With each turn in this Venetian Islands home in Miami Beach, views of tropical greenery, ocean and blue sky change as they would with the twist of a kaleidoscope. Here, the lens comes in the form of oversize windows and sliders and ribbons of glass that frame the beautiful natural setting.
Credit for the home goes to designer Luciana Fragali and builder Luis Bosch. Their assignment to create a comfortable home for a Brazilian couple and their three young sons was a breeze, so to speak, thanks to a lot of group think that included the homeowners. In just one year, the original 1950s home that once stood here was gone, with only a small portion of the structure left, and that, too, was modified.
Bosch came on board first, and soon afterward the couple began their search for a designer. The owners were introduced to Fragali through friends, and from there the design took off. “There are amazing beach homes in Brazil, and they wanted to have a home here that would recall that—a house that would be both contemporary and cozy and not pretentious,” Fragali says. It needed, she adds, to be a place their kids could play with their friends without worry, yet be just as appropriate for entertaining.
Ironically, Bosch had remodeled this very home for the previous owners. “I do a lot of work in Miami Beach and have a lot of signs on my projects. The couple saw one of them, went online and called me. They were surprised to know I had worked on this home before,” he explains. At first, the owners only wanted to remodel the bathrooms and incorporate some millwork. “Then they got more and more excited about the home and just decided to do more and more,” Bosch says. “We ended up demolishing 50 percent of the home, and for the remaining 50 percent we removed the tie beams, left the walls and then raised them so we could install taller sliding glass doors to take in the views.”
Although the remodel was dramatic, it was carefully thought-out. “The owners decided, before anything was done, to move into the house for a month and identify their needs,” Fragali says. “From there, they pinpointed what they liked and what changes they wanted to make.” Various floor plans came from Bosch and Fragali, who also has a background in architecture. After several meetings with the clients, all worked together to lay out the final plan, with Tony Leon of 3Design serving as architect of record. From the start, the owners, particularly the wife, were part of the team. “She went to the site every day and purchased the specified materials,” Fragali says. “This was the smoothest project I’ve worked on. Whenever there was an issue, we sat down together and solved it.”
New rooms include the maid’s quarters, a playroom and a cabana bath on the lower level, a family room, five bedrooms, a powder room and six bathrooms; plus, the swimming pool was transformed into an infinity pool with multihued translucent blue tiles now carpeting the bottom and sides. For furnishings, Fragali focused on durable materials in a neutral color palette. She chose a mocha cream limestone flooring with oversize tiles for many of the first-floor rooms, white oak for the bedroom floors and porcelain tiles for the bathrooms. The idea was to create cozy spaces via furnishing layouts and introduce color and patterns in pillows, art and decorative accessories. Fragali also custom-designed built-ins including the dining room buffet, family room television wall and a dramatic stone wall niche behind the family room sofa. “There are hidden LEDs on top of the niche,” she says. “So at night, when the lights are on, it washes over the stone and illuminates it.”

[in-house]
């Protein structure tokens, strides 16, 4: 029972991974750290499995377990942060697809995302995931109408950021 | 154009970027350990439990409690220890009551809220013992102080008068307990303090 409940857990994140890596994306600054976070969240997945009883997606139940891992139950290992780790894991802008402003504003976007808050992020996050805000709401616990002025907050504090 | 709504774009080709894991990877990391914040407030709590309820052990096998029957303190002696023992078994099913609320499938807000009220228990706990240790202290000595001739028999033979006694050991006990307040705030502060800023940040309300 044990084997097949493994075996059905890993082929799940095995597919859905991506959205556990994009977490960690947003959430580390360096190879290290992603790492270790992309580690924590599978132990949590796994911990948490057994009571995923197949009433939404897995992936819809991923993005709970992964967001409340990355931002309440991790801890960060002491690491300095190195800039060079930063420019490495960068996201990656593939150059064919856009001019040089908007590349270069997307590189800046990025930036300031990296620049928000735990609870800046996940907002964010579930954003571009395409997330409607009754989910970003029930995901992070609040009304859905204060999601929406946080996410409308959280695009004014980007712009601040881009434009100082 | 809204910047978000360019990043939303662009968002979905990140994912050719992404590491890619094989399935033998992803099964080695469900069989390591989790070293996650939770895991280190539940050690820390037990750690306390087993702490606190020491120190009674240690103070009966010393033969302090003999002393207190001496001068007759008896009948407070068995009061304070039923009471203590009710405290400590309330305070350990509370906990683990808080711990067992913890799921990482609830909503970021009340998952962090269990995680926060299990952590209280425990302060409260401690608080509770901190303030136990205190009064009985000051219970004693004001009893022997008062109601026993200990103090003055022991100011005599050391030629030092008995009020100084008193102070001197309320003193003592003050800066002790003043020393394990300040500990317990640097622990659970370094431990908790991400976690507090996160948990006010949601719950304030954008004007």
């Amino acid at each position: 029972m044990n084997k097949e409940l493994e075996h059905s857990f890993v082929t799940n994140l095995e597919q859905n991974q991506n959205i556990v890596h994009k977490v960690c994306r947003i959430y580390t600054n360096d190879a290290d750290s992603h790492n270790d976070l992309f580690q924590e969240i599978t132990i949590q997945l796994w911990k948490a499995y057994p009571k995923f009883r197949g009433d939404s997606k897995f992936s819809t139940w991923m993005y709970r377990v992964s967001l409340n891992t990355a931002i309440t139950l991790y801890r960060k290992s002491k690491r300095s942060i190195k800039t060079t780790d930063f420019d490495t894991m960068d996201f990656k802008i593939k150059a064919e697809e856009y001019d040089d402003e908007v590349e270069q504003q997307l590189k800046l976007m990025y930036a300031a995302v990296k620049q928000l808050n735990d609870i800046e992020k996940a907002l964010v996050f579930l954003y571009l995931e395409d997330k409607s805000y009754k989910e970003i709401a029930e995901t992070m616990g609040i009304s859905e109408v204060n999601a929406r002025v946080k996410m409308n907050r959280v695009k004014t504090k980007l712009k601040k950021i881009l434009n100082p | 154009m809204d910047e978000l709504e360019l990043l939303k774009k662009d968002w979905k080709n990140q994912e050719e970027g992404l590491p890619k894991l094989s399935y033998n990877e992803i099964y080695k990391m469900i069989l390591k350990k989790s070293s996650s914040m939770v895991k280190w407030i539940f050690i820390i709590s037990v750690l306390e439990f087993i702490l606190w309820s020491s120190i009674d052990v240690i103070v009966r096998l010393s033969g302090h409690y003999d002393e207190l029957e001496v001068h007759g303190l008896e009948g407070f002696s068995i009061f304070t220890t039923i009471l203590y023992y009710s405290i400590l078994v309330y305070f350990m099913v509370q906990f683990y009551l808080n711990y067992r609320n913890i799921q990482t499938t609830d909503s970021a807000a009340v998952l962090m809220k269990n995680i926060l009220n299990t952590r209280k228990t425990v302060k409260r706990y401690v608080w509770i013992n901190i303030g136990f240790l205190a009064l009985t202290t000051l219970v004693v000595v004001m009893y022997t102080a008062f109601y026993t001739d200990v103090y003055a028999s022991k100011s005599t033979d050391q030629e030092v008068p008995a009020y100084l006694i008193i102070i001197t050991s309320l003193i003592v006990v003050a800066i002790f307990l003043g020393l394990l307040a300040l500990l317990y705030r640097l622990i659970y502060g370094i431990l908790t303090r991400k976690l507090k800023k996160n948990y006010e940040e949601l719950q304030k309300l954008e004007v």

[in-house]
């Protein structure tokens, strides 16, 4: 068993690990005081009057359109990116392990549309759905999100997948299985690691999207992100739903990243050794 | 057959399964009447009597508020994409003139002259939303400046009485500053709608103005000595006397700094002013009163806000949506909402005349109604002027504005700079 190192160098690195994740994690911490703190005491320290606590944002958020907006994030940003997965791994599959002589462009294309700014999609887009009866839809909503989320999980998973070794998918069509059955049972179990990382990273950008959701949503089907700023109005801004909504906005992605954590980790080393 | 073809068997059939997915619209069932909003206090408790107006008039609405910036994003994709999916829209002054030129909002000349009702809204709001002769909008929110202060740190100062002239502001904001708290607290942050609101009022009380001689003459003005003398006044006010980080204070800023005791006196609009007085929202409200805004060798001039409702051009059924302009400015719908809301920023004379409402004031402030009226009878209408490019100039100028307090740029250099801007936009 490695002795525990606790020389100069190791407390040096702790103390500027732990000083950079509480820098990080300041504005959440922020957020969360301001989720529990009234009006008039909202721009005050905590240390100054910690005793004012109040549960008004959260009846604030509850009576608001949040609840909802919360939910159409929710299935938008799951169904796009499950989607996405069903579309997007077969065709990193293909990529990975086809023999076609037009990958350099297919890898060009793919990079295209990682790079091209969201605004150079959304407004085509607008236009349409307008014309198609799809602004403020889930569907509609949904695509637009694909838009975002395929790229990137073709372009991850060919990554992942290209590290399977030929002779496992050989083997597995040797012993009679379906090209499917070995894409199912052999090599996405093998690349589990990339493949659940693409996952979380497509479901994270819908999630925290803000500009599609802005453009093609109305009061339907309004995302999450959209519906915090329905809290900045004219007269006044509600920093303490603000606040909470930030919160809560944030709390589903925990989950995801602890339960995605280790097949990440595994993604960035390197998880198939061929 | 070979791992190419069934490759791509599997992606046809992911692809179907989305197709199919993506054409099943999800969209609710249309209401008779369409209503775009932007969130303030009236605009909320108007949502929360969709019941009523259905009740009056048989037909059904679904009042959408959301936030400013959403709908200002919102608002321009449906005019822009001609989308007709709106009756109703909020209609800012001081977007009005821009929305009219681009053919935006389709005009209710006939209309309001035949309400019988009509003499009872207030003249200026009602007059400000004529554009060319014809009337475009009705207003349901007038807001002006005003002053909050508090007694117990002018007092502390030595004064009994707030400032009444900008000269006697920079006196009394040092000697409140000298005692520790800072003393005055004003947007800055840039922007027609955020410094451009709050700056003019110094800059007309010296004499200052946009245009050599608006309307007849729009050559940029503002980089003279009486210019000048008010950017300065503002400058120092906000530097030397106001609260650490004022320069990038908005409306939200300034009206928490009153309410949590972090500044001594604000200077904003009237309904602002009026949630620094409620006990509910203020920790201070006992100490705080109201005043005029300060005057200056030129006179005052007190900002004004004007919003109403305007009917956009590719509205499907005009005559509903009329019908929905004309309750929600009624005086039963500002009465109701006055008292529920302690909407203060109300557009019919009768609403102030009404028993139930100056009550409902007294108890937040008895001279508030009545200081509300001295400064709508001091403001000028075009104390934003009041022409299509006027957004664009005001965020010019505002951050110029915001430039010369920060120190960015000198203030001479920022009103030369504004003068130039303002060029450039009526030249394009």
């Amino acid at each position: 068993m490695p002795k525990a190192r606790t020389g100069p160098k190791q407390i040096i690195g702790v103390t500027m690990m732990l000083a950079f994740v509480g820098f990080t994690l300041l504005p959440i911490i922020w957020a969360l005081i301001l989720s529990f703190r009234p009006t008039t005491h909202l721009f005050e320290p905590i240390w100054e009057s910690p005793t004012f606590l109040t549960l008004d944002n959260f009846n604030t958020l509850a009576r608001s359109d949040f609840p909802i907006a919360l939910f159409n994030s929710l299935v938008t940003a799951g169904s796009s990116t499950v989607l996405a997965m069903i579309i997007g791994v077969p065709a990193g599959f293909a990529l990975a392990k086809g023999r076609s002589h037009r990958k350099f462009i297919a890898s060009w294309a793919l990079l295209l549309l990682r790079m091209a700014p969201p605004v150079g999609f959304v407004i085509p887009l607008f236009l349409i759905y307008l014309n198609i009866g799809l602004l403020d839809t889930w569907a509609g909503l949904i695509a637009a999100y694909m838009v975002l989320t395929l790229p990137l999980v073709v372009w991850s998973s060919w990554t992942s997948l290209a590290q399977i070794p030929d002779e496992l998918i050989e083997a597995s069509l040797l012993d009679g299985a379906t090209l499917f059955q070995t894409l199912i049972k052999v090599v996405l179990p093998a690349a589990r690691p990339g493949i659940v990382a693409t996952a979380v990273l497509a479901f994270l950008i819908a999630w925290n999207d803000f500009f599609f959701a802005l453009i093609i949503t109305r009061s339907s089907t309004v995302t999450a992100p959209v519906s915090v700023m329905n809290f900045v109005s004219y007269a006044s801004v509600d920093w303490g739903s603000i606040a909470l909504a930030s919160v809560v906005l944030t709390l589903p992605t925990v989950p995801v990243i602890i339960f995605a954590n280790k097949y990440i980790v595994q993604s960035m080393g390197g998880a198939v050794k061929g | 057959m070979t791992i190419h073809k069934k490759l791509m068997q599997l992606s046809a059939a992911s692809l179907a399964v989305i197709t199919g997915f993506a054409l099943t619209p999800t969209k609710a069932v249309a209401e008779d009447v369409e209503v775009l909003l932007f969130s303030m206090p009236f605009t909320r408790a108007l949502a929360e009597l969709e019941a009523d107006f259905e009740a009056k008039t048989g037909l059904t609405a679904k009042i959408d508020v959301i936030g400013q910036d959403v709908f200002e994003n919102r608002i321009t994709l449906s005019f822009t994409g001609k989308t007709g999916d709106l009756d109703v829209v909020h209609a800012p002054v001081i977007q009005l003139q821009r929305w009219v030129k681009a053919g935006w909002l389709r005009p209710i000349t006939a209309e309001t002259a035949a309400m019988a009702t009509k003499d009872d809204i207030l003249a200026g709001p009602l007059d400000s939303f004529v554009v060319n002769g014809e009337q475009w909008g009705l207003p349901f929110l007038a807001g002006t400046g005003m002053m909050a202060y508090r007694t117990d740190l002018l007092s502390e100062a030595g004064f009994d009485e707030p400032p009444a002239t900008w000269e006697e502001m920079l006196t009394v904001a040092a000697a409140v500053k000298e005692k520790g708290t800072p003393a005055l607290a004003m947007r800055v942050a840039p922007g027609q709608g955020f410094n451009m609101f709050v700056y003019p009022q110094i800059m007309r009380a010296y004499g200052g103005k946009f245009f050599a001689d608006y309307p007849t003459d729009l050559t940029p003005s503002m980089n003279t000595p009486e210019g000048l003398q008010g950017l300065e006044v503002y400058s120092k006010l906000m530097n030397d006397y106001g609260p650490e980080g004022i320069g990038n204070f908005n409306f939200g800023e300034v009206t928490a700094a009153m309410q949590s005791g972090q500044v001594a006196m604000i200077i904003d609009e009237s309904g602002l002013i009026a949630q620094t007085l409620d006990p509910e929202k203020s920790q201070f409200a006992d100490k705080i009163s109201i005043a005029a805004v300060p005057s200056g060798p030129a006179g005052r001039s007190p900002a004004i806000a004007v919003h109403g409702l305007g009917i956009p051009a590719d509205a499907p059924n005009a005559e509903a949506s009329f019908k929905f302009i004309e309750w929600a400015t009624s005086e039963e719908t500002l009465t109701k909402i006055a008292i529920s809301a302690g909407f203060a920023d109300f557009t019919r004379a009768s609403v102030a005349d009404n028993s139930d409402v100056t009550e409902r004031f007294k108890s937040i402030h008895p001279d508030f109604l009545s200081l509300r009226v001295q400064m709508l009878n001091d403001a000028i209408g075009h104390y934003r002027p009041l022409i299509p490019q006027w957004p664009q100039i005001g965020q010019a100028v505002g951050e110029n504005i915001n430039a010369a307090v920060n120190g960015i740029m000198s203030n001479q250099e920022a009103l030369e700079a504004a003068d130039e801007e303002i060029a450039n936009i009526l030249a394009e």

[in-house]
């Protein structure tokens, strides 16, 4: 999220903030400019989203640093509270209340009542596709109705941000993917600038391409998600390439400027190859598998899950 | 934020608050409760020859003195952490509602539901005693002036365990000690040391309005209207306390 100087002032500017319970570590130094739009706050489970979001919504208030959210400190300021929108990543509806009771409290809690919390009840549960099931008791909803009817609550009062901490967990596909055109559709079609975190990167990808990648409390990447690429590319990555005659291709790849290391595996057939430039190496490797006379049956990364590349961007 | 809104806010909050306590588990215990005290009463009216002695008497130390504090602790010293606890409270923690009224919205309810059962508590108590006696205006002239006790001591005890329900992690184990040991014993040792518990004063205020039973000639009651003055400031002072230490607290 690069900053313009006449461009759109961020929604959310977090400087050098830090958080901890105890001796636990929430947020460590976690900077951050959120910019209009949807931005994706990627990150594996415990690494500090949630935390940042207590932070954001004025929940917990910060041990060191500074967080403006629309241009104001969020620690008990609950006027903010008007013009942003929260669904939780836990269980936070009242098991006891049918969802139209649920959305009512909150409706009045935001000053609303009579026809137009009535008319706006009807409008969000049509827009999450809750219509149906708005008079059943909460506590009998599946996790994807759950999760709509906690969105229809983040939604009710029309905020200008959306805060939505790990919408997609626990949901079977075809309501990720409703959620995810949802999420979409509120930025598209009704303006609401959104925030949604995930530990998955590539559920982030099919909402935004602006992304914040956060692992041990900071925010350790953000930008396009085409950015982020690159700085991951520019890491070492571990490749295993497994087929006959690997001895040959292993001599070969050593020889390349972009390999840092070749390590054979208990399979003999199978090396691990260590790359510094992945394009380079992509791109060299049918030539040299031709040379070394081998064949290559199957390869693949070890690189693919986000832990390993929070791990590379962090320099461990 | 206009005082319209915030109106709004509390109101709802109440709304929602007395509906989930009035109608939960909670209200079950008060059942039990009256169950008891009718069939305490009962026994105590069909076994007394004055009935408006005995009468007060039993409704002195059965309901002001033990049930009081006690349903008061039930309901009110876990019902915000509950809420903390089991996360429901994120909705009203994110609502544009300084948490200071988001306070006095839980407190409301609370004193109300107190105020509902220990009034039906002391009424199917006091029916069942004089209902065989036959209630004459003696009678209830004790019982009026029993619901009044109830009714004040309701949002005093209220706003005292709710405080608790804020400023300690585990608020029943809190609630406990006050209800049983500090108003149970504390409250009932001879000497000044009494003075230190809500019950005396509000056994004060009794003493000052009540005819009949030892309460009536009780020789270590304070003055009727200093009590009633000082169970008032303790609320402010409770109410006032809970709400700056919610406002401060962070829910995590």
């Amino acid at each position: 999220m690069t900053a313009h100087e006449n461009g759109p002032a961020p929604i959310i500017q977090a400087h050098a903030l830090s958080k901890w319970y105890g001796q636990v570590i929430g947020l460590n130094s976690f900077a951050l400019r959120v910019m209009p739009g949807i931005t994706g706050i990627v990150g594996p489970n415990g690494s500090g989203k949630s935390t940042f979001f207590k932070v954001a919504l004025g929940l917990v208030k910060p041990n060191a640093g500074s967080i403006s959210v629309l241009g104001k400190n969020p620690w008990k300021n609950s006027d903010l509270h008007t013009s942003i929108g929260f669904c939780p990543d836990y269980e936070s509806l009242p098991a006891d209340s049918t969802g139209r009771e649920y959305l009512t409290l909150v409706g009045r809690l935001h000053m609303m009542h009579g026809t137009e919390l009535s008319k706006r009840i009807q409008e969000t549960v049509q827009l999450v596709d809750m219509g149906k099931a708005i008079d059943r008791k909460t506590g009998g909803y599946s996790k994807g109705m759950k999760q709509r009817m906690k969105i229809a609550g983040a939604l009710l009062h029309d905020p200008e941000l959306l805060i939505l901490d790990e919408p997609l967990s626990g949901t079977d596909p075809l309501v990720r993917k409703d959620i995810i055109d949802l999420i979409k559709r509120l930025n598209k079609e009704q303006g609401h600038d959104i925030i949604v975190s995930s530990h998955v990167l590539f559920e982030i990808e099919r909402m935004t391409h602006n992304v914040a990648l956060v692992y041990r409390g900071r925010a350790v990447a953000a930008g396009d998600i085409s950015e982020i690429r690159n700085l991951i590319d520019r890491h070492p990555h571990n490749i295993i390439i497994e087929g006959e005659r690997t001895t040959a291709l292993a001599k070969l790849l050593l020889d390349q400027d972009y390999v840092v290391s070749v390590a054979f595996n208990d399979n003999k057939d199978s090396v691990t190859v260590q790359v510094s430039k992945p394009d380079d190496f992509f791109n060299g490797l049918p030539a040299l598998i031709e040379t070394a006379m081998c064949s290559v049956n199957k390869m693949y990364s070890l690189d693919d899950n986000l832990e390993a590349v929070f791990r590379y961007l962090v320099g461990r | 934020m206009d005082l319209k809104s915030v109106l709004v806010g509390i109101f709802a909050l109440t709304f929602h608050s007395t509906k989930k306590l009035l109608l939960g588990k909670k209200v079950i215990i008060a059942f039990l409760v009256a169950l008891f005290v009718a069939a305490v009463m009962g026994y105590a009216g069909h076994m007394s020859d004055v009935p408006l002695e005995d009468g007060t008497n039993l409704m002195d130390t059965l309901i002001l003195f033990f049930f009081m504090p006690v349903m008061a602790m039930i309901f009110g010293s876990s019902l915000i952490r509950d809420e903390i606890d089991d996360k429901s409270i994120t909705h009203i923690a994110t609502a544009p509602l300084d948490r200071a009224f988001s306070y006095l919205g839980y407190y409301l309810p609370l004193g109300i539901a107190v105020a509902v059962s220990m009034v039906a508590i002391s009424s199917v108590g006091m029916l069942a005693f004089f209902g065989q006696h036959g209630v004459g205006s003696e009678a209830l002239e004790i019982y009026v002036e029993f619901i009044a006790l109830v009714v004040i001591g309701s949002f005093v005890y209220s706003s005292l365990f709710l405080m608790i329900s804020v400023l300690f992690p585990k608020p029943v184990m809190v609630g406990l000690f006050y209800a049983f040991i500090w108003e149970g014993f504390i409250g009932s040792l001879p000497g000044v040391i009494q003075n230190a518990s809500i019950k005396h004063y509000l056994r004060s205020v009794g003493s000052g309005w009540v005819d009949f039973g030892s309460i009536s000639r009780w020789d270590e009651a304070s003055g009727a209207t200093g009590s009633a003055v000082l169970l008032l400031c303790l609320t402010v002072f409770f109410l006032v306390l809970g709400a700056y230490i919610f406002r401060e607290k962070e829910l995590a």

In the kitchen, sleek new cabinetry gives off an ultracontemporary vibe; to complement and add visual interest, Fragali opted for a marble backsplash and quartz countertops. Texture comes in the form of wallcoverings in the master bedroom and bathrooms. During construction, Fragali and the team found some newspapers from the 1950s with advertisements from the old Burdines department store, a former staple of Florida founded in the 1800s. With input from the owners, Fragali took these reminders of Miami’s history, framed them and hung them in the dramatic glass-walled powder room. Throughout, light-painted walls allow the colors from outside to remain the focus.
With the expansion of the house and in consideration of the couple’s desire to entertain, Fragali created new spaces for lounging outside, as well. Just as she had done inside, seating clusters define areas and new views. And with all the new construction, an opportunity was presented to Fragali and Bosch to redesign and replant the 15,000-square-foot lot with the help of Pacific Beach’s Nick Dietel and the homeowners. New plantings, including many clusia hedges and palm trees, came to color and sequin the landscape. In the end, this family home became a light-filled, easy-to-live-in space that lives up to those dreamy kaleidoscopic views.